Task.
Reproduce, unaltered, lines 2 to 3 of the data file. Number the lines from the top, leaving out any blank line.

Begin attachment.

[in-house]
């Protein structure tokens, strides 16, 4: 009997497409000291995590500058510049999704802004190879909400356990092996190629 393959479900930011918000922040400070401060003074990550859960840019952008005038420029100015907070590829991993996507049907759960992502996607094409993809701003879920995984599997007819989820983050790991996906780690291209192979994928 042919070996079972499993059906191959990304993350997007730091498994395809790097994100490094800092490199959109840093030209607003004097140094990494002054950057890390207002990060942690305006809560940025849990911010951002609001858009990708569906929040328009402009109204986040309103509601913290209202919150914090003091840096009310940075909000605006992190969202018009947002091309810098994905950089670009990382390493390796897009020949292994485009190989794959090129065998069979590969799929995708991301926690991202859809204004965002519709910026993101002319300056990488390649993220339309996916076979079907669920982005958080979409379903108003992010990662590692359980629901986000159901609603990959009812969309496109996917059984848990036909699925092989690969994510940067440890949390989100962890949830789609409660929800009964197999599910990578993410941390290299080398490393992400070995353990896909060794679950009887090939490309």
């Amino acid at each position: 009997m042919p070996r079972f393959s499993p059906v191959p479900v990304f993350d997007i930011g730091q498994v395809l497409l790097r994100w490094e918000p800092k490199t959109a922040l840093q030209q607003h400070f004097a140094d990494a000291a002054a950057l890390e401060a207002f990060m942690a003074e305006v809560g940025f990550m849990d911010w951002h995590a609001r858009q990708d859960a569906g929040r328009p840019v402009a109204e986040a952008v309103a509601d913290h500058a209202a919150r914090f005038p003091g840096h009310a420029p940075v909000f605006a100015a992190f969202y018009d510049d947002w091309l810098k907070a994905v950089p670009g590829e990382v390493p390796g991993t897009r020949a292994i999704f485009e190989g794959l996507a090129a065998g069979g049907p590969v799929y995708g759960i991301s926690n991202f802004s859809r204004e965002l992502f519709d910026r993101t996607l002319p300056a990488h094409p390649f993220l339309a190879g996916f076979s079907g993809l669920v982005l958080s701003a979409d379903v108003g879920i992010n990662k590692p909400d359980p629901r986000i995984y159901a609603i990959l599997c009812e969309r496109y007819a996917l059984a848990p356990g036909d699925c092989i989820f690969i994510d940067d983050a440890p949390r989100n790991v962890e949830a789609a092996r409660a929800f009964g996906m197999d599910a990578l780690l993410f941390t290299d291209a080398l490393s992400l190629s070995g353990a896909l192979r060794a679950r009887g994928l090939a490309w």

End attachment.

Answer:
């Protein structure tokens, strides 16, 4: 009997497409000291995590500058510049999704802004190879909400356990092996190629 393959479900930011918000922040400070401060003074990550859960840019952008005038420029100015907070590829991993996507049907759960992502996607094409993809701003879920995984599997007819989820983050790991996906780690291209192979994928 042919070996079972499993059906191959990304993350997007730091498994395809790097994100490094800092490199959109840093030209607003004097140094990494002054950057890390207002990060942690305006809560940025849990911010951002609001858009990708569906929040328009402009109204986040309103509601913290209202919150914090003091840096009310940075909000605006992190969202018009947002091309810098994905950089670009990382390493390796897009020949292994485009190989794959090129065998069979590969799929995708991301926690991202859809204004965002519709910026993101002319300056990488390649993220339309996916076979079907669920982005958080979409379903108003992010990662590692359980629901986000159901609603990959009812969309496109996917059984848990036909699925092989690969994510940067440890949390989100962890949830789609409660929800009964197999599910990578993410941390290299080398490393992400070995353990896909060794679950009887090939490309």
């Amino acid at each position: 009997m042919p070996r079972f393959s499993p059906v191959p479900v990304f993350d997007i930011g730091q498994v395809l497409l790097r994100w490094e918000p800092k490199t959109a922040l840093q030209q607003h400070f004097a140094d990494a000291a002054a950057l890390e401060a207002f990060m942690a003074e305006v809560g940025f990550m849990d911010w951002h995590a609001r858009q990708d859960a569906g929040r328009p840019v402009a109204e986040a952008v309103a509601d913290h500058a209202a919150r914090f005038p003091g840096h009310a420029p940075v909000f605006a100015a992190f969202y018009d510049d947002w091309l810098k907070a994905v950089p670009g590829e990382v390493p390796g991993t897009r020949a292994i999704f485009e190989g794959l996507a090129a065998g069979g049907p590969v799929y995708g759960i991301s926690n991202f802004s859809r204004e965002l992502f519709d910026r993101t996607l002319p300056a990488h094409p390649f993220l339309a190879g996916f076979s079907g993809l669920v982005l958080s701003a979409d379903v108003g879920i992010n990662k590692p909400d359980p629901r986000i995984y159901a609603i990959l599997c009812e969309r496109y007819a996917l059984a848990p356990g036909d699925c092989i989820f690969i994510d940067d983050a440890p949390r989100n790991v962890e949830a789609a092996r409660a929800f009964g996906m197999d599910a990578l780690l993410f941390t290299d291209a080398l490393s992400l190629s070995g353990a896909l192979r060794a679950r009887g994928l090939a490309w």